Dermal filler injections are second only to Botox in popularity for non-surgical facial rejuvenation. There are a number of different ways to provide anesthesia during dermal filler injections. These include ice, topical anesthetic, dental blocks, and local anesthetic mixed with the filler itself. The choice of anesthetic depends on the type of filler used and the area of injection. This discussion will focus on the hyaluronic acid fillers, namely Restylane/Perlane and Juvederm Ultra/Ultra Plus.
Topical anesthetics include 2% lidocaine gel and a triple anesthetic gel composed of 20% benzocaine, 6% lidocaine, and 4% tetracaine, (BLTgel). I find the BLT gel is more effective that the lidocaine gel alone. Dental blocks with 3% Polocaine are painlessly given with a tiny 30 gauge needle to anesthetize the upper and lower lips and peri-oral region. Recently, clinicians have started mixing small amounts (0.2-0.3 cc) of 2% lidocaine with epinephrine with the hyaluronic acid gels with high patient satisfaction. Medici, the maker of Restylane/Perlane has introduced a pre-packaged mixture of 0.3% lidocaine with Restylane/Perlane in Europe. It is not available in the US, yet.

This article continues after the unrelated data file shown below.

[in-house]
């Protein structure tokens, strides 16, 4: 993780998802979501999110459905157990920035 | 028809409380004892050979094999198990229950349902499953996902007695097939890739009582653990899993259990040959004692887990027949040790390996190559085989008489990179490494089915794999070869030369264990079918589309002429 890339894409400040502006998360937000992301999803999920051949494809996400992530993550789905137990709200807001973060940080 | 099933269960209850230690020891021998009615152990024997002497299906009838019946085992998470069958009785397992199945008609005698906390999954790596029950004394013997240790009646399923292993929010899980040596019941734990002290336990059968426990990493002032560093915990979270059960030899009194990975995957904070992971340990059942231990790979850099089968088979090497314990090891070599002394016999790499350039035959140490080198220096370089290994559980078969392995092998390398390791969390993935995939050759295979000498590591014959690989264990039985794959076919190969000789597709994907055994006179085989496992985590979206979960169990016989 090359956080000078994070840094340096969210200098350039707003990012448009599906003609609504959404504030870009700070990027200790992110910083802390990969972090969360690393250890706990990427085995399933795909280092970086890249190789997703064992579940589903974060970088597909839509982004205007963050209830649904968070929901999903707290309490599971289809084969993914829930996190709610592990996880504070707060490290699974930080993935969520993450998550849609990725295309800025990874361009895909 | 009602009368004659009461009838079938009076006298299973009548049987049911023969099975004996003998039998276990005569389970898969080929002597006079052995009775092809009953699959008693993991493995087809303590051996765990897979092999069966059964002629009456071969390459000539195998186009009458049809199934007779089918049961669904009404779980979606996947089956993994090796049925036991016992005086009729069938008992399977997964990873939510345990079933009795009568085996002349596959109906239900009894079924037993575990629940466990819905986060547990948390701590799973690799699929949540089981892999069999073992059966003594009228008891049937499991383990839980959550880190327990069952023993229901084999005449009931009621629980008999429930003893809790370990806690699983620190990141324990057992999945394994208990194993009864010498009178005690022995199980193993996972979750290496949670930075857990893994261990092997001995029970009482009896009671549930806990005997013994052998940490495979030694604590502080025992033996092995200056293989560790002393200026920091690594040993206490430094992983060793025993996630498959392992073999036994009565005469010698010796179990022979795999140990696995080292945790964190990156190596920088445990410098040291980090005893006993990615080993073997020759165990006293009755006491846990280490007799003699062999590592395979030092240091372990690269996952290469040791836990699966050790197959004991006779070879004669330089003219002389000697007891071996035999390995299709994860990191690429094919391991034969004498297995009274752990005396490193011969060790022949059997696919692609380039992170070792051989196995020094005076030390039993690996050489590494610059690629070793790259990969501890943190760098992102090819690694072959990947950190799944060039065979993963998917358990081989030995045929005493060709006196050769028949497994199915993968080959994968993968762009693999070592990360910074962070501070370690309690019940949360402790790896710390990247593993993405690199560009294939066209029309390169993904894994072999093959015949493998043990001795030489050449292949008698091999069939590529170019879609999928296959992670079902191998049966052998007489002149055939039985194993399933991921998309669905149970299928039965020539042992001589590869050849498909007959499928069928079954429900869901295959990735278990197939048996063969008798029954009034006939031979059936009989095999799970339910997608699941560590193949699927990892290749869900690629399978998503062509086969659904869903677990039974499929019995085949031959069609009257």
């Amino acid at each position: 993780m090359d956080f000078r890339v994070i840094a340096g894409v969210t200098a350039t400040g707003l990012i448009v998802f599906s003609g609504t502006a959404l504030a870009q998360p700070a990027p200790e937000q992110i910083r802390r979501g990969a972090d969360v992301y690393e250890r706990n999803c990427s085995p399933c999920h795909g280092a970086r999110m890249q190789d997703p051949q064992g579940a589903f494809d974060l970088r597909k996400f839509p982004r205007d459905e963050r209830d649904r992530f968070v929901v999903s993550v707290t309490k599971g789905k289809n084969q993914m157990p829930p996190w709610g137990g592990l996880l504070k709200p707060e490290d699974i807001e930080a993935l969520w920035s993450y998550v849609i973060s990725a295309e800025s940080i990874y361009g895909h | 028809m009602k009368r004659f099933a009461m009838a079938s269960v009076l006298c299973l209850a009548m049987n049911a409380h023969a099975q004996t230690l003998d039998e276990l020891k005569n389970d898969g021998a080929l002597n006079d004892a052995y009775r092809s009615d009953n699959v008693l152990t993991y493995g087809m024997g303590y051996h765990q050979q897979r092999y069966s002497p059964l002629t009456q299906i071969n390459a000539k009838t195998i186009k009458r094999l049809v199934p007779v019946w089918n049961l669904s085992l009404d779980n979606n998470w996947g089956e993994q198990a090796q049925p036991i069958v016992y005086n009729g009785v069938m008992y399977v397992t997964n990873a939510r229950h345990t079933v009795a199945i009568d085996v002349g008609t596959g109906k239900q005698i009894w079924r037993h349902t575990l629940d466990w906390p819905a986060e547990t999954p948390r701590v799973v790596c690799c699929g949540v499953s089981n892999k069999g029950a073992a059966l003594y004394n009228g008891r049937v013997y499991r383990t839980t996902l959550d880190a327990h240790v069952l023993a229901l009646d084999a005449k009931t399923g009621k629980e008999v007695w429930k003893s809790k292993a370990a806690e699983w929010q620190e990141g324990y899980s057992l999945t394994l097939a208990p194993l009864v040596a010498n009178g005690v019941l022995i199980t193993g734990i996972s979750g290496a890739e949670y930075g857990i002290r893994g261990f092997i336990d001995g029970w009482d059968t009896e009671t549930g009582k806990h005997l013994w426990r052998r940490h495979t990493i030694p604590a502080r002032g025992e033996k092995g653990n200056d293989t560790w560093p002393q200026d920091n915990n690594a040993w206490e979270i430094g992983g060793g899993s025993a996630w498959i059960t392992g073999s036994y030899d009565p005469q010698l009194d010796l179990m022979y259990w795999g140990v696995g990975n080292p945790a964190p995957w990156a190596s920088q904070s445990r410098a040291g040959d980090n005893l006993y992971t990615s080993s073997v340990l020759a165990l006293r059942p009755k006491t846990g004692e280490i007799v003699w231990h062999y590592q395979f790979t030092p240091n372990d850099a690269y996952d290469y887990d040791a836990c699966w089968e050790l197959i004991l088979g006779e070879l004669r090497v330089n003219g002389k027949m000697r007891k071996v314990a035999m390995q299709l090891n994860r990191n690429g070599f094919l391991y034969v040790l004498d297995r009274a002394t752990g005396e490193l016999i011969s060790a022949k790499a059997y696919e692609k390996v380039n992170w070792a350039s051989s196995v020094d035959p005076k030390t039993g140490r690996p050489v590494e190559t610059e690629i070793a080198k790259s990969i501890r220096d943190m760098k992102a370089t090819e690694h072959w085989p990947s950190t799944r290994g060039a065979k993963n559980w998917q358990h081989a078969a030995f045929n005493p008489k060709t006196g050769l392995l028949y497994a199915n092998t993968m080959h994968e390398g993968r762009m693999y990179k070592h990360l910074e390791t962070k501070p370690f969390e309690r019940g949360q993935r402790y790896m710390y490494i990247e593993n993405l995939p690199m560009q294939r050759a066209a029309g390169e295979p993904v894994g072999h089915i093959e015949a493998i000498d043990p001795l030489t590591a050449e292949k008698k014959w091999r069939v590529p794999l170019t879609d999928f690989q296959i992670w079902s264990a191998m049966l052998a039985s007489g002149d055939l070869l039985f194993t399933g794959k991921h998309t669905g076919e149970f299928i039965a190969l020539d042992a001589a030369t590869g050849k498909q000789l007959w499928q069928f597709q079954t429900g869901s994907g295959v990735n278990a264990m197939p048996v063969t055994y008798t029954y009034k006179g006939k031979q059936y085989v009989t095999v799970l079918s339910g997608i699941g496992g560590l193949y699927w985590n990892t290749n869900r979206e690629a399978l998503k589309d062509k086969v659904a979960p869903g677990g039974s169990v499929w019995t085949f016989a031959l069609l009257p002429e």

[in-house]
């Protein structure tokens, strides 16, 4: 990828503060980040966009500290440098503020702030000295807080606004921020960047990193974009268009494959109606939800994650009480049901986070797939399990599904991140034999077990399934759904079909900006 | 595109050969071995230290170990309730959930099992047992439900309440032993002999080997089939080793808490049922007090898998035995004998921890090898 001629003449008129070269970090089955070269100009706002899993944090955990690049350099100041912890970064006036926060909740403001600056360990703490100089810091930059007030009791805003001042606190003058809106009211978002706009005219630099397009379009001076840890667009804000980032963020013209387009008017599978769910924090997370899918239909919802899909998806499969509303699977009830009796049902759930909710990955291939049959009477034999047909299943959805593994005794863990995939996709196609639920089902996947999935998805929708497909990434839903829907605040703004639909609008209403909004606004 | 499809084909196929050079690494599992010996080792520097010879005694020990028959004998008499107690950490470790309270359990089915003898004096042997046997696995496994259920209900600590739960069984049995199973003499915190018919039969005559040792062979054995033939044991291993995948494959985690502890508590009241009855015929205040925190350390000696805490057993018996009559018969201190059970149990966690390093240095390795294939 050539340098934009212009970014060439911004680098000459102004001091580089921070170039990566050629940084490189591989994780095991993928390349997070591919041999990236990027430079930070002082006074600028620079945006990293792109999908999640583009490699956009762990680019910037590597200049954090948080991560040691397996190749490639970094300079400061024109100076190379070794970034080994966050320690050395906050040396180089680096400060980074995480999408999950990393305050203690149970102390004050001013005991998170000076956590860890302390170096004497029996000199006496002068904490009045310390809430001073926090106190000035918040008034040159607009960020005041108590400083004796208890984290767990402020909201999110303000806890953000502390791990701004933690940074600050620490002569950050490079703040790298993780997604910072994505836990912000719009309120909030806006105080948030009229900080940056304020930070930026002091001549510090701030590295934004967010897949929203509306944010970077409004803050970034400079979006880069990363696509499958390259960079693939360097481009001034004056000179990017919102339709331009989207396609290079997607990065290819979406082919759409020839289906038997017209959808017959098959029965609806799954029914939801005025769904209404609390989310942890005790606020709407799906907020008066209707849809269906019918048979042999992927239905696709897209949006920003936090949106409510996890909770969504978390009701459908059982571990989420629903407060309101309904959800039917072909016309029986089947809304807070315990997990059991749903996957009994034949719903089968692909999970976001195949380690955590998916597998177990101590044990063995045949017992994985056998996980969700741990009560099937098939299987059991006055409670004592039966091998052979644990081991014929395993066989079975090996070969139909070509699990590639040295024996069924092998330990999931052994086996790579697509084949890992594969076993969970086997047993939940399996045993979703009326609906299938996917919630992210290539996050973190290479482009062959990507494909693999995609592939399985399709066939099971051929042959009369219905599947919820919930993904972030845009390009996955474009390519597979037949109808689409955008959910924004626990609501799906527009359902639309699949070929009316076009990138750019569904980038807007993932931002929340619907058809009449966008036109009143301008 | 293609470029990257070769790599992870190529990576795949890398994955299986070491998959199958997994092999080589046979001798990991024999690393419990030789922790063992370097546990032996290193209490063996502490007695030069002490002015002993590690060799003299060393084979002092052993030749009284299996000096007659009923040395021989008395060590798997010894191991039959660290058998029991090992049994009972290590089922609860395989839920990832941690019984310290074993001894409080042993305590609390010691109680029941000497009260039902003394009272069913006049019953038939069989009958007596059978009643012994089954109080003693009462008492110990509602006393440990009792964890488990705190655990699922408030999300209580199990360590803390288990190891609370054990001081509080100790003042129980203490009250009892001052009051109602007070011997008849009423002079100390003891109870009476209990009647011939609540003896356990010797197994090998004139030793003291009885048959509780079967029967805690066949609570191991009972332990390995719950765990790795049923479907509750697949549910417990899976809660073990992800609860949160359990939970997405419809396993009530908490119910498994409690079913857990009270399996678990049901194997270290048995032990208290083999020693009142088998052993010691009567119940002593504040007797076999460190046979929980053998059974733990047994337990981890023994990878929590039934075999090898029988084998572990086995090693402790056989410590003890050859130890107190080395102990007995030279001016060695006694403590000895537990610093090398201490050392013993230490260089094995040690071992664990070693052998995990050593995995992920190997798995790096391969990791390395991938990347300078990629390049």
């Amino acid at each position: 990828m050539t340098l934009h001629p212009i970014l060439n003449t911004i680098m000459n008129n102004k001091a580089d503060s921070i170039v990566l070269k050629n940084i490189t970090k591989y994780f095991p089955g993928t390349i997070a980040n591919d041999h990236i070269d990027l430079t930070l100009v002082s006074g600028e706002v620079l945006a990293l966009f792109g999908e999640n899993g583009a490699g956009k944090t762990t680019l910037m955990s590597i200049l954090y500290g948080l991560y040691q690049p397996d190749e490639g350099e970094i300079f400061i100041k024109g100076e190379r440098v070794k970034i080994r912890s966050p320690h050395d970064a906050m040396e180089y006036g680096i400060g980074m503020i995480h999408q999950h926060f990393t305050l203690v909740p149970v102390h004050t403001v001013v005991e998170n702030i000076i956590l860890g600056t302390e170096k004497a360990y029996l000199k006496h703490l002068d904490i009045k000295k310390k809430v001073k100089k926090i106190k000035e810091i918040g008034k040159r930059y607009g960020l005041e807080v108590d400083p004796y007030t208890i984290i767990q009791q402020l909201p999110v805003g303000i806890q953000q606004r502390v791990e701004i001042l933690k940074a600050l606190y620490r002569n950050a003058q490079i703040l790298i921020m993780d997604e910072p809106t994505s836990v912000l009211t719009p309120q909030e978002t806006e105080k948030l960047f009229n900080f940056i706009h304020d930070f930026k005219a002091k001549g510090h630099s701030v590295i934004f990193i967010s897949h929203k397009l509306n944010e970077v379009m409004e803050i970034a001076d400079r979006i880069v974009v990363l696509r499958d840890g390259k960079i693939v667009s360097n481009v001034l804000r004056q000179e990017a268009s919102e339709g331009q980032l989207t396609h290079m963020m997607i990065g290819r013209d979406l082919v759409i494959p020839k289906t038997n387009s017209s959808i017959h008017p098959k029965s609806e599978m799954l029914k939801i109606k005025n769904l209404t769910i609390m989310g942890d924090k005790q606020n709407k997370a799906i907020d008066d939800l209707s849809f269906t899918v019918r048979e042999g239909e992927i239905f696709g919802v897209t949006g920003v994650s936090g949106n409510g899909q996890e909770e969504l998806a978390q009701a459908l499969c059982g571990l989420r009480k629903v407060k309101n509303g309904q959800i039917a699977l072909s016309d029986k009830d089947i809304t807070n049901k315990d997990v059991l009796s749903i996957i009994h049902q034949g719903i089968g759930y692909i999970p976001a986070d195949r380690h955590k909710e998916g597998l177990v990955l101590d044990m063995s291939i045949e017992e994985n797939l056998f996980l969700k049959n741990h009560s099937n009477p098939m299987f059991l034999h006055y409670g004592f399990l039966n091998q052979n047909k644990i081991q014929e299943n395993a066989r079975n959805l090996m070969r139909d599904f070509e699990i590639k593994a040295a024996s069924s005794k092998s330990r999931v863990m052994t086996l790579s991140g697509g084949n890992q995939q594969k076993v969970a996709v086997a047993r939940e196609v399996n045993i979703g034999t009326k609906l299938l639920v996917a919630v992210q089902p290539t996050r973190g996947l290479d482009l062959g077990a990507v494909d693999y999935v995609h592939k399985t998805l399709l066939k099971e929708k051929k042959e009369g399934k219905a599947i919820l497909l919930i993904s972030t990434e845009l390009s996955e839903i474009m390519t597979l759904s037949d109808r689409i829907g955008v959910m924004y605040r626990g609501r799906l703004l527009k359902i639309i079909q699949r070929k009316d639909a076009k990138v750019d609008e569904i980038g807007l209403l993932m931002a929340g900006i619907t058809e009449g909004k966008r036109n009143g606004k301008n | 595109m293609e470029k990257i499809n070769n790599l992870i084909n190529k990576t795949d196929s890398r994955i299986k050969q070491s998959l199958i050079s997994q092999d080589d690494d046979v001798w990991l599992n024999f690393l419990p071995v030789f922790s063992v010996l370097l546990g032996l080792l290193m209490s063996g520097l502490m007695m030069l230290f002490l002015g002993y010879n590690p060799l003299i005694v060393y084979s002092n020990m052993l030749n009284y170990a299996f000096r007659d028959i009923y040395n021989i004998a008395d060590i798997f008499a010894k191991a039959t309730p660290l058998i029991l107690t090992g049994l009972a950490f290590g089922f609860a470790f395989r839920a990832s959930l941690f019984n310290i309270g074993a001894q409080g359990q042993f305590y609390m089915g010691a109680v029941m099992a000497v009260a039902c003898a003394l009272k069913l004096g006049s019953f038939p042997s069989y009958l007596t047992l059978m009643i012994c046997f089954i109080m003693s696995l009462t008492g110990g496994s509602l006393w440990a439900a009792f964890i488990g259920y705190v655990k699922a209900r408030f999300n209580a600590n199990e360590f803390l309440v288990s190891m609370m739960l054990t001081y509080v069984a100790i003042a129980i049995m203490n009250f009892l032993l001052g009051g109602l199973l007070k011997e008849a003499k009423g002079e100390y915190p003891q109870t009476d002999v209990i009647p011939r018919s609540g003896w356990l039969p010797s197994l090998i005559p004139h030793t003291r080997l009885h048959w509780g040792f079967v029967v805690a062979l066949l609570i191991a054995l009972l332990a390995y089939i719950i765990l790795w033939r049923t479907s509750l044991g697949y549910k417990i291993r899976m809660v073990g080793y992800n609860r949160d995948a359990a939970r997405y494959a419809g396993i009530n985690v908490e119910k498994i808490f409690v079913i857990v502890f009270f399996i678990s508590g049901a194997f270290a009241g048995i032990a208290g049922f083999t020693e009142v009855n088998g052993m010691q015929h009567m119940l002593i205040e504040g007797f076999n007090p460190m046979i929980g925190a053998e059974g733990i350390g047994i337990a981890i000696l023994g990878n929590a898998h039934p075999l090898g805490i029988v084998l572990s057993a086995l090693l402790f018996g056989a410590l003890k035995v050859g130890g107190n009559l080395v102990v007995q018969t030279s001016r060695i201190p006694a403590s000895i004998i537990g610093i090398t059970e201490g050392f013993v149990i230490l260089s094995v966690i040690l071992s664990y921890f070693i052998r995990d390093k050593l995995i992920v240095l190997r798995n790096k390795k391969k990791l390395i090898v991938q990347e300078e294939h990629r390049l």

Glabellar creases, lateral sub-brow fat augmentation, nasolabial folds (laugh lines) and melolabial folds (frown lines) respond well to either pre-injection icing or topical anesthetic gel. Tear trough (depressions on the inside corners of the lower lids) injections typically require anesthetic to be mixed with the filler in addition to icing. Lip augmentation and injections to the outer corners of the mouth almost always require a dental block for adequate analgesia.